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I have this piece of code:

#!/usr/local/bin/perl
use strict;
open my $output, ">", "D:\\abc.txt";
for ( my $i = 0; $i < 10; $i++ )
{
    print $output $i . "\n";
    sleep(5);
}

Surprisingly, when I run it and open abc.txt in the 50 seconds while the machine is running, I don't see the current output. I would expect that after 13 seconds, for example, the file would include "0\n1\n2", but it doesn't, for some reason.

I reviewed other pieces of code which I wrote and actually do that, but I couldn't find any difference.

Can you please help me?

Thank you in advance.

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1  
This question has been asked many times before. Please search before posting a question. –  Zaid Jul 27 '11 at 17:27
1  
possible duplicate of Sleep function in Perl –  Zaid Jul 27 '11 at 17:34
    
An alternative to using double backslashes \\ for windows paths is forward slash /: "D:/abc.txt". You may also consider 'D:\abc.txt' –  TLP Jul 27 '11 at 17:34
1  
So, how do you know you even opened the file successfully? I don't see any checking of the return value of open. Similarly, how do you know that print worked? –  jrockway Jul 27 '11 at 17:50
1  
It's been asked many times, and is even in perlfaq5. But more often than not I see people forgetting that $| does not universally apply to all filehandles. Even in quick responses here that fact seems to get overlooked soemtimes. One must select the filehandle to which it should be applied. –  DavidO Jul 27 '11 at 19:20

1 Answer 1

up vote 6 down vote accepted

If you read Marc Jason Dominus's article, Suffering from Buffering you will see that setting $| applies to the current filehandle. If you set $| = 1; near the top of your script, you're probably turning off buffering for STDOUT. Yet your script is writing to a filehandle named $output.

You should put this line in your script immediately following the open call.

select( ( select( $output ), $|=1 )[0] ); # borrowed from the Suffering from Buffering article.

This trick selects the $output filehandle, turns buffering off, then reselects the originally selected filehandle (presumably STDOUT) so that the rest of your script doesn't start using $output unknowingly.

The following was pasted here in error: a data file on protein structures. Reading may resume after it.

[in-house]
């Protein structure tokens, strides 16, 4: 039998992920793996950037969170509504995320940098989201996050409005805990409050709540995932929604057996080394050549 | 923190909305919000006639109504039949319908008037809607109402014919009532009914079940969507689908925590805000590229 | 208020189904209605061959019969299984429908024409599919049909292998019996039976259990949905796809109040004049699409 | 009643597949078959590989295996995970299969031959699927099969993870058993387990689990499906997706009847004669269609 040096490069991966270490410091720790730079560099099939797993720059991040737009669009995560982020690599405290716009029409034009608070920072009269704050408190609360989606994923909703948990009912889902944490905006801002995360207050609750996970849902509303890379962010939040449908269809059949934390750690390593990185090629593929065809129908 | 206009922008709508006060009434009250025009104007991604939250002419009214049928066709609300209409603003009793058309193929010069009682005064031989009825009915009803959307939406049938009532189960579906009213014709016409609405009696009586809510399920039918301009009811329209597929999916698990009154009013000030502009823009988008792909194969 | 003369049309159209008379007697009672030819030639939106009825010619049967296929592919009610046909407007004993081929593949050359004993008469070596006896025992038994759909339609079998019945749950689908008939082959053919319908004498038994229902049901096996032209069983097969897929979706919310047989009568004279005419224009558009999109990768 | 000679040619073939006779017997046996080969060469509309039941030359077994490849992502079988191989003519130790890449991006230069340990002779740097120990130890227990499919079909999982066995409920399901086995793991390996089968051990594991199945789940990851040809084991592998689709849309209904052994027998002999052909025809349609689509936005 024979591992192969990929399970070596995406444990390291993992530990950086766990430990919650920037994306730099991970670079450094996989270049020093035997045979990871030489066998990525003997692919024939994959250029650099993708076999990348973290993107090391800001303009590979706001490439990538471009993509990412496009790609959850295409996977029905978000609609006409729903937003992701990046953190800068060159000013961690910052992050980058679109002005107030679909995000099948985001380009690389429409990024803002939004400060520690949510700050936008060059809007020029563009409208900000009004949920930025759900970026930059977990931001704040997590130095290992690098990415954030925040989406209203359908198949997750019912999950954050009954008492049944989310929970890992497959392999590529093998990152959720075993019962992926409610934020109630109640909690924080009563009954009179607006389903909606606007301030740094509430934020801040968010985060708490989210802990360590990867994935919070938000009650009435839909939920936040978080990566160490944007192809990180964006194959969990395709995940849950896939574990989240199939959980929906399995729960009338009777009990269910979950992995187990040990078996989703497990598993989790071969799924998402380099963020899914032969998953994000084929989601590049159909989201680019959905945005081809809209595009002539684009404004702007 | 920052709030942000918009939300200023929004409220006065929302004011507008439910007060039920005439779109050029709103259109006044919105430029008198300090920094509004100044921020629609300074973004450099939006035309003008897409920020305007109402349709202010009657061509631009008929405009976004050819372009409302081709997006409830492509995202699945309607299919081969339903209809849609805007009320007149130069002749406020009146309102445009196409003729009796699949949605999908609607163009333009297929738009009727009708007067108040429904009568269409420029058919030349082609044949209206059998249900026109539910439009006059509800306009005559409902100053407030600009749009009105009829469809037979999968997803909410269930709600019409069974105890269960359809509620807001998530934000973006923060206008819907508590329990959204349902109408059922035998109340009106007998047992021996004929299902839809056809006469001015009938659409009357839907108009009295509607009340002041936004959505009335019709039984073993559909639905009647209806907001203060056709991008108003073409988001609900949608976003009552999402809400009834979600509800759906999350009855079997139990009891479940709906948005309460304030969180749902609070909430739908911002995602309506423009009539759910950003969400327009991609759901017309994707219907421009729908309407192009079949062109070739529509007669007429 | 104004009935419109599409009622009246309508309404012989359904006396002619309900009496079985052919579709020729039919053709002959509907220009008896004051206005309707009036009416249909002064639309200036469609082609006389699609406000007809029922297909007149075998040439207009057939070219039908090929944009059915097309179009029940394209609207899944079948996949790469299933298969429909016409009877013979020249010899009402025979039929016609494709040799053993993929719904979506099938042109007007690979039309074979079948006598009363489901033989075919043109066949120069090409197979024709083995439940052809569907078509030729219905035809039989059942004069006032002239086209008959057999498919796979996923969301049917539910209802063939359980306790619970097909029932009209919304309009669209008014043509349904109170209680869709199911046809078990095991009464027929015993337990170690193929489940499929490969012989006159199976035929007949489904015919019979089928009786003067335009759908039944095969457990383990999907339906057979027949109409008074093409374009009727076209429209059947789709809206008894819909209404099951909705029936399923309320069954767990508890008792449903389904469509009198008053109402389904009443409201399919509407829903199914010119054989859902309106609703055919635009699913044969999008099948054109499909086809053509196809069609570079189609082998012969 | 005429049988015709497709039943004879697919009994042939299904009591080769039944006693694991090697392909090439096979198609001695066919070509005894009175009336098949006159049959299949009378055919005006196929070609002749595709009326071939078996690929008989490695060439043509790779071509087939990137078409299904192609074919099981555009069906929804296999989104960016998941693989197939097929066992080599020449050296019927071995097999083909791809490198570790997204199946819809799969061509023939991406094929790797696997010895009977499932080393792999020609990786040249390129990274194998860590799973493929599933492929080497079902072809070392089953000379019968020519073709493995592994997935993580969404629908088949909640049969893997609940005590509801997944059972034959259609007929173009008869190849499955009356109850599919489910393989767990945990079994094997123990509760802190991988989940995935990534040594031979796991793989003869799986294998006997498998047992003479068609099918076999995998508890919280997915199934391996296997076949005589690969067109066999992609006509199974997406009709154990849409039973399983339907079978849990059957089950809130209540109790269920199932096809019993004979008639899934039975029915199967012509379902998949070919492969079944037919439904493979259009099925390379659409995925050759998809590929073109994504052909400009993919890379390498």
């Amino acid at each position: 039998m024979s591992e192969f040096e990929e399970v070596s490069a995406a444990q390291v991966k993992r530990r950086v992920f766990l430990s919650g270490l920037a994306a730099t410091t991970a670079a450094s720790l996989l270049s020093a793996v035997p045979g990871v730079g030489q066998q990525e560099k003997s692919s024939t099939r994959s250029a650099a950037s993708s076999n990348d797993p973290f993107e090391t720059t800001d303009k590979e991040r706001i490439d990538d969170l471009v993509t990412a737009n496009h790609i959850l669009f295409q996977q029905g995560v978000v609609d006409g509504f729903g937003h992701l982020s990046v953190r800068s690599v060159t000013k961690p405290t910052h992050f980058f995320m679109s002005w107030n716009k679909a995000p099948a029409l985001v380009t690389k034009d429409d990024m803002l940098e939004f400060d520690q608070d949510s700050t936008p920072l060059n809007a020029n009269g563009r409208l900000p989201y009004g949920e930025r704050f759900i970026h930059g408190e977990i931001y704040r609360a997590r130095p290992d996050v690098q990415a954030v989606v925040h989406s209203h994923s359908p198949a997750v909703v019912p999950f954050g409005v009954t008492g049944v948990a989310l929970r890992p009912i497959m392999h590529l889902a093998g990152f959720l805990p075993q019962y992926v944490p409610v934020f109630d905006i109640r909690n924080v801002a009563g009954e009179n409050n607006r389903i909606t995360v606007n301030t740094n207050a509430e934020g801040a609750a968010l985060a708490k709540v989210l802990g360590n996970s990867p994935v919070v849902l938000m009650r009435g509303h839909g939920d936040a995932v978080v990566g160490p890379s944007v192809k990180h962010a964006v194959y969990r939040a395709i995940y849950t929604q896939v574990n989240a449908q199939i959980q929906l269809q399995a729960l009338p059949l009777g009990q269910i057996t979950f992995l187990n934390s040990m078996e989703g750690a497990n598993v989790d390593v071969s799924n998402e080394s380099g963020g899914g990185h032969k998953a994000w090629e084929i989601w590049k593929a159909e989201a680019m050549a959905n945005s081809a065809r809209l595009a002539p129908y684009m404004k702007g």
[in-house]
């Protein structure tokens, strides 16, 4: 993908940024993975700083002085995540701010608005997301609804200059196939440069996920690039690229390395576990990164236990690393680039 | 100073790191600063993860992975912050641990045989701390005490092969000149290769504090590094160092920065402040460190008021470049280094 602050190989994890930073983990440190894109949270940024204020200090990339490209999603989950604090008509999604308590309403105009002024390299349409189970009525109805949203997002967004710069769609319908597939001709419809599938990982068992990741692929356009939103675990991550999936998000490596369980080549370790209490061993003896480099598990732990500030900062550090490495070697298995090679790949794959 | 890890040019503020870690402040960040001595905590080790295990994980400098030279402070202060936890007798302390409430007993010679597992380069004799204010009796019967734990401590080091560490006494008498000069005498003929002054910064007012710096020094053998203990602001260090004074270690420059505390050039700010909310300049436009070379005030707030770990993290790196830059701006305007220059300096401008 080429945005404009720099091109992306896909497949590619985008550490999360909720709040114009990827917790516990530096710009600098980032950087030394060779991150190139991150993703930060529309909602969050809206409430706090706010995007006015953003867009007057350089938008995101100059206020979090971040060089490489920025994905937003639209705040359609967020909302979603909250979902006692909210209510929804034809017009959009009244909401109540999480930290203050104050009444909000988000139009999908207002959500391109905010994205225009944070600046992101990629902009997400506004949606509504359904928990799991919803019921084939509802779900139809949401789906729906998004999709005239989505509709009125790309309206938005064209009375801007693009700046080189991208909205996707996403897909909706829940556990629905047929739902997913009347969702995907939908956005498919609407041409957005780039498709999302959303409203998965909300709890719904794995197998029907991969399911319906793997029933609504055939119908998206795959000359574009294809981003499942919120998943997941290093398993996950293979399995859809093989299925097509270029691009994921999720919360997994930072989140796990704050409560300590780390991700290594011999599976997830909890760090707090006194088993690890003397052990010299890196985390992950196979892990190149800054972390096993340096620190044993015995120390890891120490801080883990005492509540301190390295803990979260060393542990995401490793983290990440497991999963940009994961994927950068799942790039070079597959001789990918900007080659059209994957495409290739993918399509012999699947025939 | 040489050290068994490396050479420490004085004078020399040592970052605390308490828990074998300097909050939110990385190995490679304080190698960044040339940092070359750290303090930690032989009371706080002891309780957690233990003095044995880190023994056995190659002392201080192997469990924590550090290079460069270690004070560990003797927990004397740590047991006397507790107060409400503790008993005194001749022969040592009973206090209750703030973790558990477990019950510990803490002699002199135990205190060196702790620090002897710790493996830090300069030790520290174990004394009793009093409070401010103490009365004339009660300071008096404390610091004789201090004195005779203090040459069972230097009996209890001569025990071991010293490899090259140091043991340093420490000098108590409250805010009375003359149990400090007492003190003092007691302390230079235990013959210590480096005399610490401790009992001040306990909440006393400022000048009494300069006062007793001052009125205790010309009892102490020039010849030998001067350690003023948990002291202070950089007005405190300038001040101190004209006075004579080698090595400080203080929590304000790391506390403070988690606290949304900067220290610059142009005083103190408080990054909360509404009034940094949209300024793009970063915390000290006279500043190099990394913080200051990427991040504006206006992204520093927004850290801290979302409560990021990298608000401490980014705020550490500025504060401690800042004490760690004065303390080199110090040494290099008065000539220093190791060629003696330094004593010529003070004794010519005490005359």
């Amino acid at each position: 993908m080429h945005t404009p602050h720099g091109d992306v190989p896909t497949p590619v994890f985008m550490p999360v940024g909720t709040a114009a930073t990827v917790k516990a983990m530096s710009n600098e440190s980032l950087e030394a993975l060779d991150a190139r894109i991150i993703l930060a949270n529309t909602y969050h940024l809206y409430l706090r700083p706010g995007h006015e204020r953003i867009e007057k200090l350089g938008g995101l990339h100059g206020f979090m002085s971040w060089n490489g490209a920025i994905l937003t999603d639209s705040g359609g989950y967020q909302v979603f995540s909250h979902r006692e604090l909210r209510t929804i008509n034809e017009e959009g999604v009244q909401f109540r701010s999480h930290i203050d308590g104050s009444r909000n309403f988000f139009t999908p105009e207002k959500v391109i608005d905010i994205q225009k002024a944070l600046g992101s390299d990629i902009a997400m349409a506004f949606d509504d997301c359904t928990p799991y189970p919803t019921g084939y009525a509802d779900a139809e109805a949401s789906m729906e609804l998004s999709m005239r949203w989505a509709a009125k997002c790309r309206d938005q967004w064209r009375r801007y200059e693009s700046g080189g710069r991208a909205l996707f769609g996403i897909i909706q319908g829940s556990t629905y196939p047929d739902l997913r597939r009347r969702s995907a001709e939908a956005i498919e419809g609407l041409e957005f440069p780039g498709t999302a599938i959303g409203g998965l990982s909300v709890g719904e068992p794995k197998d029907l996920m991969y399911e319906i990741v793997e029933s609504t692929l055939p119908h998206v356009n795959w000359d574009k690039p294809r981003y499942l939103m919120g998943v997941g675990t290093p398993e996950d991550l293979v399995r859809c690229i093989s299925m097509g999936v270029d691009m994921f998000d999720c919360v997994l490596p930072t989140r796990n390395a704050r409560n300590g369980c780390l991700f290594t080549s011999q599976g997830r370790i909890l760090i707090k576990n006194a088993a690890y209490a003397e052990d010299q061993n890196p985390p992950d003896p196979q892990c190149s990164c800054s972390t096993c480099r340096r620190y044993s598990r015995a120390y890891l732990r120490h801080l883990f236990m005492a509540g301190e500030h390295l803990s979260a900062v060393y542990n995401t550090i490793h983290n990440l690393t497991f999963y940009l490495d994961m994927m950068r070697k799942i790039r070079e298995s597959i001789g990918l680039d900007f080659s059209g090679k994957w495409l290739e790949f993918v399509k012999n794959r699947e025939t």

This is also documented in perlfaq5, which comes standard with every complete Perl installation.

As a best practice, you probably should also either be putting or die $! after all IO calls, or use autodie; at the top of your script. I say 'probably' because there are always exceptions, but it's unlikely that this is one of them.

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Hi David - thank you so much for your answer, that was the problem. I am so sorry that I didn't see it myself in the article, I was only reviewing it because I thought it suggested the same solution as the others have. I still don't understand why, then, I didn't have to put that in my other codes... –  Amy Jul 27 '11 at 21:26
    
Without seeing other code it would only be a guess. But Perl does flush output buffers when they fill up, when their filehandle is closed (including upon program termination, or when a lexical filehandle passes out of scope), and in the case of terminal output, upon encountering a newline character. If the answer worked, accept. ;) –  DavidO Jul 27 '11 at 21:33
    
Yes, I did realise that when encountering a newline character, Perl flushes - this is why I found the example in my question so strange, because it does use a newline character! Yes, the answer did worked, and I did accept. :-) –  Amy Jul 27 '11 at 21:41
1  
The newline autoflush applies to terminal streams (STDOUT to a terminal). ...and thanks. :) –  DavidO Jul 27 '11 at 21:49

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